Why not have it all?
This is no new idea, as a matter of fact there are already different software solutions on the market that do this, but they’re either good in one thing (i.e. monitoring) or good at another (remote access and control) and they always, always have a SaaS model (which implies cloud computing). We’re referring to the group of applications known as RMM (Remote Monitoring an Management). Tools like LogMeIn Central, LabTech, N-Able, Kaseya, Naverisk or Atera.
These tools, although they have remote access, it’s usually a bit lacking, and a lot of them need to install a small client to be able to remotely access managed devices, apart from the control agent. Their license model is usually very flexible and has low costs -much, much more than TeamViewer- usually rounding out at 25-30€/year per device, although they’re thought out to be used in corporate environments and have a minimum input volume of 5-10 devices.
If it’s already a scary concept to be able to externally access our devices since everything is cloud-based, having monitoring and device management available on the cloud should scare us even more. This way the solution we’ve though out from Pandora FMS is to have a mixed solution, On-Premise for monitoring and SaaS for management. This is why we’ve integrated with eHorus so you can manage your devices from Pandora.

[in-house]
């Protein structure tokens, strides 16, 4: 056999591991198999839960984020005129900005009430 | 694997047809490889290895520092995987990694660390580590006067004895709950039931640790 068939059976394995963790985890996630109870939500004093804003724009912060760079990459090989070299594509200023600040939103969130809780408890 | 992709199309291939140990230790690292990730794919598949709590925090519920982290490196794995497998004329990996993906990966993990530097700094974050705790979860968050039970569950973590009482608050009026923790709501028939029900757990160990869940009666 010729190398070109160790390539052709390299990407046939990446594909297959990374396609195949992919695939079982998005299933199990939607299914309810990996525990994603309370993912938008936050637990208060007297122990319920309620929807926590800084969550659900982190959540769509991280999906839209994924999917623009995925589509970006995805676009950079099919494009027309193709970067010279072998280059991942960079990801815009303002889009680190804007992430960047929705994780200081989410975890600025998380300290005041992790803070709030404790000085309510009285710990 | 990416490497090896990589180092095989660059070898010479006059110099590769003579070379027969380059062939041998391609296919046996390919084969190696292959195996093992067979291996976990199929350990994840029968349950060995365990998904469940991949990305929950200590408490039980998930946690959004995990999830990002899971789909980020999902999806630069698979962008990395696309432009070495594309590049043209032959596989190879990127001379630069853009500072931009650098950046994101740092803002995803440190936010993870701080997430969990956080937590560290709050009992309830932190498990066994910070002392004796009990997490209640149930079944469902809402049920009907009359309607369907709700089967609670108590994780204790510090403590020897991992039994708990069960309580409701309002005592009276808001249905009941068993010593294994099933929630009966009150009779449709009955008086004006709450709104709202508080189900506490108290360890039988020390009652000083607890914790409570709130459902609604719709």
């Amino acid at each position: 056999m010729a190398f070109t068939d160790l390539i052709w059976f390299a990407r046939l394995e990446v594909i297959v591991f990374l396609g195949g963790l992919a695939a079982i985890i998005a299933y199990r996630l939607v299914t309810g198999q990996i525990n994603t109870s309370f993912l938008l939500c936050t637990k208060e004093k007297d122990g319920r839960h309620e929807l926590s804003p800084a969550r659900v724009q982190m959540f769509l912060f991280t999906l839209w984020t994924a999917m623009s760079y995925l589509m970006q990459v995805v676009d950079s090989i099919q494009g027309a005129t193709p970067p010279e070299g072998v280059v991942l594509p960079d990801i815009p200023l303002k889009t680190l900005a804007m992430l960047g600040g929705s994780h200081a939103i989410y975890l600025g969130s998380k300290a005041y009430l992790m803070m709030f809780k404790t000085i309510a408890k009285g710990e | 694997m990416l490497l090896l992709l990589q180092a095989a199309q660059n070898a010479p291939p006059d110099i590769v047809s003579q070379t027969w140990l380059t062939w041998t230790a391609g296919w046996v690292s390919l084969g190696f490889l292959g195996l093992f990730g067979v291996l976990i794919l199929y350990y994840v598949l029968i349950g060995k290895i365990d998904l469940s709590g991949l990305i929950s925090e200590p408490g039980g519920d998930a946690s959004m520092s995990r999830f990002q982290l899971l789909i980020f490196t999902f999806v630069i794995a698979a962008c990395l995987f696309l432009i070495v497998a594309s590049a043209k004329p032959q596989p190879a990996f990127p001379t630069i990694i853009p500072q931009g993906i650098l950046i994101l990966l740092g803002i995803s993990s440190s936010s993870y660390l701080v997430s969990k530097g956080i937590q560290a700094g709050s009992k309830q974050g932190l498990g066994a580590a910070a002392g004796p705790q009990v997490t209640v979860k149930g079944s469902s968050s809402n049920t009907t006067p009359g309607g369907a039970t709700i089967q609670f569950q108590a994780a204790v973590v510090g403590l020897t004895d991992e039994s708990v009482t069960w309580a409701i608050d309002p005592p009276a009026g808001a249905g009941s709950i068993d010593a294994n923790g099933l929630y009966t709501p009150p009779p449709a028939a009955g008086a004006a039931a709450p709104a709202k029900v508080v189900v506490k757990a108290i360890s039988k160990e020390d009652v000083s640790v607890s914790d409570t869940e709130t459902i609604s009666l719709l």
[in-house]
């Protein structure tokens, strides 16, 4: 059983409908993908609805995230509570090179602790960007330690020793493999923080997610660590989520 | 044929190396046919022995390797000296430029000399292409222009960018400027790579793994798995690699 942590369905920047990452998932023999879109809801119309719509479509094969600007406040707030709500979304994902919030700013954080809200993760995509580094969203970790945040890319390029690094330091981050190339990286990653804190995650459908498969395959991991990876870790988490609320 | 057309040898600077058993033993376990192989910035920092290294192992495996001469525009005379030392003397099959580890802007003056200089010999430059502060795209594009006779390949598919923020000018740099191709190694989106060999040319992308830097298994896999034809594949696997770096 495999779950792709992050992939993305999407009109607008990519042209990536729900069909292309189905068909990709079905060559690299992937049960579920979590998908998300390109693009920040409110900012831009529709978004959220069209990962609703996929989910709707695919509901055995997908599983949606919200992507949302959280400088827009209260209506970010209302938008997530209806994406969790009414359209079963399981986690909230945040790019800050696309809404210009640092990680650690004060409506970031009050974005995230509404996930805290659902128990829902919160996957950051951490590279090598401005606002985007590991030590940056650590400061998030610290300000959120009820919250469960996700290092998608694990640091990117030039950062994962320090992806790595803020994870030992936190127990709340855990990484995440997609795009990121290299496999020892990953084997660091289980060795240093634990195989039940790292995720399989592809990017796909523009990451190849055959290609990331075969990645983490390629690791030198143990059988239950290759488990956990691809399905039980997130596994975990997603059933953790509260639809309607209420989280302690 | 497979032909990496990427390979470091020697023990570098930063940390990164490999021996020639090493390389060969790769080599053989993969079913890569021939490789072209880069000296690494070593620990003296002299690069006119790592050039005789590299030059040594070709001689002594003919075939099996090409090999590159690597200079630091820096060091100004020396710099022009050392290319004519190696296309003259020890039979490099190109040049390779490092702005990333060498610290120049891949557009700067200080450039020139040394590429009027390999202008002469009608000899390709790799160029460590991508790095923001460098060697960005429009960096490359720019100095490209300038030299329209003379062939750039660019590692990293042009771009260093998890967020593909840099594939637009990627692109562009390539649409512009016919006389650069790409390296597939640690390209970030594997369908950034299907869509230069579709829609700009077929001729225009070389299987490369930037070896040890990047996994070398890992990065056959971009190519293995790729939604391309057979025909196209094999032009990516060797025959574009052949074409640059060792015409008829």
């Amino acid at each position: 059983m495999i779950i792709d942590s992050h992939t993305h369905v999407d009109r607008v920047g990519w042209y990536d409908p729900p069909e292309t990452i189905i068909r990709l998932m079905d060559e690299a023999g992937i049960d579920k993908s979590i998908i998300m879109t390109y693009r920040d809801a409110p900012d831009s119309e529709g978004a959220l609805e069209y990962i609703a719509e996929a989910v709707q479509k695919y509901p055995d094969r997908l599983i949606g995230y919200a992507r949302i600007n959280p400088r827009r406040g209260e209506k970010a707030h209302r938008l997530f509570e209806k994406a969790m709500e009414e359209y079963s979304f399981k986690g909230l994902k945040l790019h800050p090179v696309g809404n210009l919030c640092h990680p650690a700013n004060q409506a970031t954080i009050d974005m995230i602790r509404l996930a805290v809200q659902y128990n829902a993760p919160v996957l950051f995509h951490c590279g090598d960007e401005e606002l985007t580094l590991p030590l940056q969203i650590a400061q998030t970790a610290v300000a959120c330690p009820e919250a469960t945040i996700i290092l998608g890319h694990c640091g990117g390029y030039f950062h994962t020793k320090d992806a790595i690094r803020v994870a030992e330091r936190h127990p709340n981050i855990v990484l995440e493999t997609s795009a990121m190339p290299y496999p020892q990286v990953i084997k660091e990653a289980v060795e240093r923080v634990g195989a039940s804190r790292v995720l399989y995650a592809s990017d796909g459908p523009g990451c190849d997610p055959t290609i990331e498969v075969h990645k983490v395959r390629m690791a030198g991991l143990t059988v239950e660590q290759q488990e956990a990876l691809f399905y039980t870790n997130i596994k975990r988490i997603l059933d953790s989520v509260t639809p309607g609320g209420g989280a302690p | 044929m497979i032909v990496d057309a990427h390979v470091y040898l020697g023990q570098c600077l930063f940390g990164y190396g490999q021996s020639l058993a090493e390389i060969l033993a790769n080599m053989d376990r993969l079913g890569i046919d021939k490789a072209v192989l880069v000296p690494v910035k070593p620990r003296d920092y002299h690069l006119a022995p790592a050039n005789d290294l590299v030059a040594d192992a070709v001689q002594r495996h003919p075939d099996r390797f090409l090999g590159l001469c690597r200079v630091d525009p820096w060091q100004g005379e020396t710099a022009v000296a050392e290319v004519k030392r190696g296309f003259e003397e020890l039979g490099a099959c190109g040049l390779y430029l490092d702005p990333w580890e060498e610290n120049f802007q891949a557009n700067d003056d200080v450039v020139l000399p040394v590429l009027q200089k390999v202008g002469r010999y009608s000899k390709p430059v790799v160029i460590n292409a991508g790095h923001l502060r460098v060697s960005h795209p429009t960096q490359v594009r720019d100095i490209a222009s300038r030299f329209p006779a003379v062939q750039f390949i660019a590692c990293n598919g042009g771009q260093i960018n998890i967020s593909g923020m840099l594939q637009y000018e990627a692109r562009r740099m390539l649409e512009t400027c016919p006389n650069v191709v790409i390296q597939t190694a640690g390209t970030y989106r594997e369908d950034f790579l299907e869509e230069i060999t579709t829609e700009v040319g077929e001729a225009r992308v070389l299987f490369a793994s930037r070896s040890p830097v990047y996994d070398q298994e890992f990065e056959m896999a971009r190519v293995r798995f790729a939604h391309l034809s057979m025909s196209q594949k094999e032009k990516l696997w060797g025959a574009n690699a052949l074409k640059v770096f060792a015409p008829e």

We’ve chosen this integration because eHorus is the only current SaaS provider that has public APIs and that is also free. And, why not mention it, because they’re the only ones who have proven interest in integrating themselves with an Open Source tool, therefore this integration is 100% Open Source and free. From the next release, Pandora FMS 6.0 SP3, you’ll be able to enjoy the integration of eHorus with Pandora FMS to have monitoring and remote device management (on Mac OS, Linux or Windows) all from the same WEB console, Pandora FMS’ console.
El equipo de redacción de Pandora FMS está formado por un conjunto de escritores y profesionales de las TI con una cosa en común: su pasión por la monitorización de sistemas informáticos.
Pandora FMS’s editorial team is made up of a group of writers and IT professionals with one thing in common: their passion for computer system monitoring.